I am far from a fan of the winning candidate. I find many of his utterances utterly repulsive. In their intention, their content and frequently their grammar. I am not alone in those feelings.

Yet 60 million (give or take) Americans voted for him in the election.

Depending on whom you listen to, this is because those voters are stupid or sexist. Racist or angry. Scared or scary. Some will tell you that he only won because the opposition was so poor.

As I write, disappointed citizens are demonstrating against the President-elect. Social media contains images of people likening Mr Trump to Adolf Hitler. The pollsters, the same ones that got the election completely wrong, are telling us that the redneck, misogynist, racist dumb-asses have won the day.

A detached observer might note that hip, liberal, political elite are throwing around unfounded hyperbole and nonsense about all those who voted for hyperbole and nonsense.

Many in the media are drawing parallels with Brexit. Not least the Donald himself. Once can see why. In both campaigns there was a degree of complacency. The British public wouldn’t vote Leave, surely. The Americans wouldn’t elect Donald Trump, obviously.

In both cases, there is a rush to explain how the redneck/mysogynist/racist/sexist/scared/scary dumb-asses have thrown the world to the dogs with scant consideration for themselves or their children. My God, think of the children!

Look, I am prepared to accept that I might be wrong. The UK may be about to plunge into depression and need to beg the Greeks for a bailout. Donald may be the front-man for the four horses of the apocalypse.

Is it too much of a stretch to believe that people voted for what they believed was best, quite probably for a whole range of reasons?

The British people have voted to leave the European Union.

The American people have voted for a Republican candidate in the election.

Those that disagree with those choices have every right to continue to make their case, voice their opinions and even demonstrate. These are rights in a democracy. However, I’m not sure that patronising and insulting those who disagree is a very effective way of winning them over.

This xenophobic cockwomble, for example, would still vote for Brexit.

 

 

Keep Calm!

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Every time I think things are calming down…

Sterling is down, the FTSE is up, consumer confidence is up, no down, no it’s…

“HARD BREXIT!”

“Boo! Soft Brexit!”

“Wait! No Brexit.”

I do wish that everybody would take a moment and calm down.

The UK voted to leave the European Union. To do so, it must trigger a process. It must say, “We are leaving.” There then follows a period of negotiation, on how the UK and the EU will interact.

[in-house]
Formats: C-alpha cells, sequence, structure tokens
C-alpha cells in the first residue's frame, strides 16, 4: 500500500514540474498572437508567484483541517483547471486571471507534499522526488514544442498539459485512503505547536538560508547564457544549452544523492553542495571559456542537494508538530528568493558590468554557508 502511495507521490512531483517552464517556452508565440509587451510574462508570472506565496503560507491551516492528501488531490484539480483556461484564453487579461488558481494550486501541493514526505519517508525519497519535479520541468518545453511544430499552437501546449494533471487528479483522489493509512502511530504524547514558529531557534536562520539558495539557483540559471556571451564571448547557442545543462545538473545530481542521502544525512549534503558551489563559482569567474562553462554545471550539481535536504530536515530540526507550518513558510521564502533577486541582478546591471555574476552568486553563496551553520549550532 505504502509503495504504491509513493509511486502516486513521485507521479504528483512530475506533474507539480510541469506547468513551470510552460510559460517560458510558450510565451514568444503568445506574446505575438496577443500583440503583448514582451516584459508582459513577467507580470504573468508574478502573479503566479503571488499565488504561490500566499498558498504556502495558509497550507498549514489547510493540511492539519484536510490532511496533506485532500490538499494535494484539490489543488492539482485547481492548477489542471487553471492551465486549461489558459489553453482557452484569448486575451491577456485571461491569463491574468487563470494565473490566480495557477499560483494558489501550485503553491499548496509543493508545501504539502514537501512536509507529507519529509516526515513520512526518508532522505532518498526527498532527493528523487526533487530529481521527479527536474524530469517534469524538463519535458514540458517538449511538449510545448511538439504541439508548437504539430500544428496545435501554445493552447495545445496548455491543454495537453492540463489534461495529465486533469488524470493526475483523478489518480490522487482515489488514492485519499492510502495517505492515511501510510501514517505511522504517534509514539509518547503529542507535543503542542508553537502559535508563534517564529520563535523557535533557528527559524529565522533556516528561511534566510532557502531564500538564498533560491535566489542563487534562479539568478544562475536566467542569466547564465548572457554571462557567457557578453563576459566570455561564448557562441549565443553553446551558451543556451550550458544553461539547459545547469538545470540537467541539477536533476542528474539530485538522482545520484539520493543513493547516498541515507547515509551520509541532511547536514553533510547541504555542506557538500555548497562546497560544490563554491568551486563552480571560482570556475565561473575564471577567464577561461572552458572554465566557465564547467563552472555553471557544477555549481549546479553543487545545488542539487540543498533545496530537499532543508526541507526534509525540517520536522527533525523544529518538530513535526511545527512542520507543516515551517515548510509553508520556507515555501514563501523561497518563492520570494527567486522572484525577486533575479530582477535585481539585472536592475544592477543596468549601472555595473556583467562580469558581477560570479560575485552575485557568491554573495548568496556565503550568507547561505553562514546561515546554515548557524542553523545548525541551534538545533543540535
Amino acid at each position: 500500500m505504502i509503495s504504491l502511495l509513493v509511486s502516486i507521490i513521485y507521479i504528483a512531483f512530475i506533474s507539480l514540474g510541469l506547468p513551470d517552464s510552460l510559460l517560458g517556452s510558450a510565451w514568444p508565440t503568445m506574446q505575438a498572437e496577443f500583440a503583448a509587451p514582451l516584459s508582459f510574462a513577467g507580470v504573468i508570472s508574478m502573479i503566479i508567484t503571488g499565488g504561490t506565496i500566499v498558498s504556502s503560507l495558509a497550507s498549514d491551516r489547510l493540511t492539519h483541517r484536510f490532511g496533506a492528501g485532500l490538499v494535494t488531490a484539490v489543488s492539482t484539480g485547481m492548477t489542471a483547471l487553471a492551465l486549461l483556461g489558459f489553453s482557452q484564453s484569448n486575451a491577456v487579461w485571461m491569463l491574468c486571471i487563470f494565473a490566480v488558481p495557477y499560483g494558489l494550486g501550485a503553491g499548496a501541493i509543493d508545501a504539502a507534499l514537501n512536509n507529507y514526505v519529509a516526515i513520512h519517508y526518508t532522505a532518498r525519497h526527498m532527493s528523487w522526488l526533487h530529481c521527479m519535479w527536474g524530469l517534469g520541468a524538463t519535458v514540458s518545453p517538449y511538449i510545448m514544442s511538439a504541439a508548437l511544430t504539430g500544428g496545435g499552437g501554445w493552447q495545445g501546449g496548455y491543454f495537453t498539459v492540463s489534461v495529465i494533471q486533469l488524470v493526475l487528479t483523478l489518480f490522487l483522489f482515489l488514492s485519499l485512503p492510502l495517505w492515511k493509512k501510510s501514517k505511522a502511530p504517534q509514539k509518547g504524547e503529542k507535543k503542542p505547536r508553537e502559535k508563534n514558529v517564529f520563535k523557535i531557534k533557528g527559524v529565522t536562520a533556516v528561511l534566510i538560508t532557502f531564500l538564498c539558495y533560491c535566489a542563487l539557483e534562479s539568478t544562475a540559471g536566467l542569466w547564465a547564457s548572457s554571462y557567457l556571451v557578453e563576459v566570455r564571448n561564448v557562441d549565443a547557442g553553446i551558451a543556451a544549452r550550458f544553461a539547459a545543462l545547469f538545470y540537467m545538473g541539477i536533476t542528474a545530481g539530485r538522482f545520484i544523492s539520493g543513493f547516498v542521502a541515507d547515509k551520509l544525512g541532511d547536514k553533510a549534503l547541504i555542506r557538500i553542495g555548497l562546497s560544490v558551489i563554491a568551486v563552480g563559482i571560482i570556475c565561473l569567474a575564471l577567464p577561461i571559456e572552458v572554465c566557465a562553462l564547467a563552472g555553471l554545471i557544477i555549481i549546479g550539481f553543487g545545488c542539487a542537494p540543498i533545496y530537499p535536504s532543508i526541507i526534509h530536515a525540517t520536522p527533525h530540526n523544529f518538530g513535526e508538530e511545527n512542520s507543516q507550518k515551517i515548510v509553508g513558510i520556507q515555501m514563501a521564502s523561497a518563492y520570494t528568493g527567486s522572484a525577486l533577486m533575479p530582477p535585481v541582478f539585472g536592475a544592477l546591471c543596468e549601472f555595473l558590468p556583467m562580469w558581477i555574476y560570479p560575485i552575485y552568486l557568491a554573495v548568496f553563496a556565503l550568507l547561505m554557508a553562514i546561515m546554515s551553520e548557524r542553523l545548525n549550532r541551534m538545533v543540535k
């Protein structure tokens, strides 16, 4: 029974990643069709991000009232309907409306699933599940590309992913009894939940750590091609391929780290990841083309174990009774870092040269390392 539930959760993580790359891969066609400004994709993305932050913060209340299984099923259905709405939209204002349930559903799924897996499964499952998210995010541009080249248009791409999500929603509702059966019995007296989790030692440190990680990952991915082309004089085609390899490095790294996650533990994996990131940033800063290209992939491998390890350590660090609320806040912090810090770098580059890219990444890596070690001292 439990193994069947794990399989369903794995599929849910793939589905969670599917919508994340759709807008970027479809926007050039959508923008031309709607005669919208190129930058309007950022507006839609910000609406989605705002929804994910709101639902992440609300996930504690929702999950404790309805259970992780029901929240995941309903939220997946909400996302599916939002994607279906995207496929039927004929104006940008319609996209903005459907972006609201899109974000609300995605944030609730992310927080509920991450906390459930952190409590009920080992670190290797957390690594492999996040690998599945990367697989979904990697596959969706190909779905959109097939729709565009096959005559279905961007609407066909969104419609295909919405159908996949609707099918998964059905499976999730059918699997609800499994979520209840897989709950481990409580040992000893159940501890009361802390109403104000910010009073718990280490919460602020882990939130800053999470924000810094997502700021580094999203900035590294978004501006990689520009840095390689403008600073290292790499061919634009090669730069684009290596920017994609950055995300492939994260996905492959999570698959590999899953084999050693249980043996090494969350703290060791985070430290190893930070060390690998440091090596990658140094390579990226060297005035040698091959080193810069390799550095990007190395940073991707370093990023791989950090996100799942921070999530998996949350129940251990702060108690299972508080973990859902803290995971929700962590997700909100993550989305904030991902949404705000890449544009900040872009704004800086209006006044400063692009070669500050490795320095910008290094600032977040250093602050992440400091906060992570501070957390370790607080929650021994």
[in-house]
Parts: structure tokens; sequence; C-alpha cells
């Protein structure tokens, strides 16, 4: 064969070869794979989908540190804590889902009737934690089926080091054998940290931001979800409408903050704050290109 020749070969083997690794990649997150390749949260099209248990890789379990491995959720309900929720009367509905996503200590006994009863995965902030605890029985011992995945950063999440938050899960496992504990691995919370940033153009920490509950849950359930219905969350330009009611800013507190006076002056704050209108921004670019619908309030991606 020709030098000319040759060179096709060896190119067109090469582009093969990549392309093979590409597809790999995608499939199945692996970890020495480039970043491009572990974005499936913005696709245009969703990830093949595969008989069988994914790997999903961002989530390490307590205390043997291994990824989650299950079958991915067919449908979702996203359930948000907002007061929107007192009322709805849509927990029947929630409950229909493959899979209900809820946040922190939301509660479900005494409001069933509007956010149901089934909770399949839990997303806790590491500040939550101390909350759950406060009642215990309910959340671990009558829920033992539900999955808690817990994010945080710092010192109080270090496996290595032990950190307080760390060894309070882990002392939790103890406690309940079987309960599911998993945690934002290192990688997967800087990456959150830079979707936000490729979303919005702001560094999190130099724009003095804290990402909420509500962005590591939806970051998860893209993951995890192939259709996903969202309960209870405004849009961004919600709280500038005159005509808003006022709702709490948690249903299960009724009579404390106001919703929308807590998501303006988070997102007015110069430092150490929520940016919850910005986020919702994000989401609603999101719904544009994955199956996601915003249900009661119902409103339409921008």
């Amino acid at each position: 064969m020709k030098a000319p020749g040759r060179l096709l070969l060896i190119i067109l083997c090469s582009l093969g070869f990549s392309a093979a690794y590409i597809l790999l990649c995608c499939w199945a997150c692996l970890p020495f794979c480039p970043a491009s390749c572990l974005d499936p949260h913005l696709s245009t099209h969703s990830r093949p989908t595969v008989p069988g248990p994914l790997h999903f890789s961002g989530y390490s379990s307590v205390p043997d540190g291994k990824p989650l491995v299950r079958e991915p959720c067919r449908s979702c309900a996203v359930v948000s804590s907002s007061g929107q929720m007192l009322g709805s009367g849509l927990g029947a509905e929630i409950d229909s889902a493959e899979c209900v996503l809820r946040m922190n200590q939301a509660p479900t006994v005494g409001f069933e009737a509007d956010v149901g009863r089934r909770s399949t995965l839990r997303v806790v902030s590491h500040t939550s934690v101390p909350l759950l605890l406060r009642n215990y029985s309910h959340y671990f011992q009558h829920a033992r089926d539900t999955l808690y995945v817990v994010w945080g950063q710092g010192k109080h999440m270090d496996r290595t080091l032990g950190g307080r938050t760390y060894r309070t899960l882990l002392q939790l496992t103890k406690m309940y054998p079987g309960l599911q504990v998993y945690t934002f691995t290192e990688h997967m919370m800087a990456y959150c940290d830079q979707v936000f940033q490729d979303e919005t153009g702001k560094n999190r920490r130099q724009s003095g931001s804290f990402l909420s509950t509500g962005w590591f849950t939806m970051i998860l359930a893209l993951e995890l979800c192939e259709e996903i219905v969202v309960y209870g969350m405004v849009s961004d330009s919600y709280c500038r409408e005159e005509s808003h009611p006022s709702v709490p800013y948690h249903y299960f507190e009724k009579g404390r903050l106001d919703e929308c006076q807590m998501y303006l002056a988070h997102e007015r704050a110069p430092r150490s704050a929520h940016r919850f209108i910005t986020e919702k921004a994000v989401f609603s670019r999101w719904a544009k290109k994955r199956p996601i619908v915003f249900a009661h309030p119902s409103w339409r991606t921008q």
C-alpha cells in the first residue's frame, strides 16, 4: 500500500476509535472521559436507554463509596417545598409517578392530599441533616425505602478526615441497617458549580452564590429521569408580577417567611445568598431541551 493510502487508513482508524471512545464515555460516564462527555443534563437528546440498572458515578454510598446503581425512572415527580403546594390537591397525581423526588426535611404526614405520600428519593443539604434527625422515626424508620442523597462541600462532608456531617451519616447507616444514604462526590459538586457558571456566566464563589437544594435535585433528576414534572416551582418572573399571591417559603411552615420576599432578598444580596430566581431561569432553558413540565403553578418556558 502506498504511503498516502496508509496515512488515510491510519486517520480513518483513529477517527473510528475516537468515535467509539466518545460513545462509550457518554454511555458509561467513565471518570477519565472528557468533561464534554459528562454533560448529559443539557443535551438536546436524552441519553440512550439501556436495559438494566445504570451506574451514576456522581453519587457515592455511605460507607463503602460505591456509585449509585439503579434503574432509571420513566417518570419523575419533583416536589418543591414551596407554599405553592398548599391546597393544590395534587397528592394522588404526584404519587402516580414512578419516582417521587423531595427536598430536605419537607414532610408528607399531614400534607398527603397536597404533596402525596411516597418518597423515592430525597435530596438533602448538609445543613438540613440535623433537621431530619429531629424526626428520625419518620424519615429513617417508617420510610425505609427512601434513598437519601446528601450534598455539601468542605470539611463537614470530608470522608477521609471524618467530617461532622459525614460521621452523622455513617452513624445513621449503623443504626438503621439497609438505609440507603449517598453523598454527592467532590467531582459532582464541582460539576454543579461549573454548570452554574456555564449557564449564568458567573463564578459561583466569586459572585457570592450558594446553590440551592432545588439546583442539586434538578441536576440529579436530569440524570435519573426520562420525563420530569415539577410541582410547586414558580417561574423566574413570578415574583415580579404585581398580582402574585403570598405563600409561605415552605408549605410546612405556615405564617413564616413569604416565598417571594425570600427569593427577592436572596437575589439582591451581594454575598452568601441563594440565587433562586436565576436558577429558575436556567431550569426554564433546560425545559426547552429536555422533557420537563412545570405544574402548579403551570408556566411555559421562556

That’s it folks. No Armageddon. No plagues of locusts; essentially, a lot of chat.

As the Prime Minister has indicated that she is going to trigger the process, the negotiations have, in effect, started. The ones that we get to hear about are the pointless ones – where politicians posture and spout nonsense, all the time checking polling indicators after each comment.

Again, the nonsense is not from one side or the other – everyone is talking rubbish.

Negotiations can be daunting things. Actually though – they are straightforward.

Right now – there are no tariffs between the UK and the EU. Post exit, they could be left as they are, revert to World Trade Organisation defaults or be somewhere in between.

On the UK side – pretty much everyone is happy for there to be no tariffs. Where there is difference is on what other things might need to be accepted. Free movement of labour being the current hot topic.

The EU side is a little more interesting. There is an open secret that many EU leaders fear that should the UK prosper outside of the EU, then the Union itself is under threat. They want the UK to struggle. “There must be a price.” This is a political imperative.

For the majority of member states, free trade with the UK is profitable and contributes to economic prosperity. There is a clear economic argument for free trade to continue, unfettered.

Were I a cynic, I might believe that some EU leaders will only offer access to the single market at a price that they know the UK won’t pay. I might believe that they are prepared to put their own political agendas before the interests of their citizens welfare and prosperity.

The negotiations around Brexit may become about the reshaping of the EU, they may not. The UK may have unfettered access to the internal market, it may not.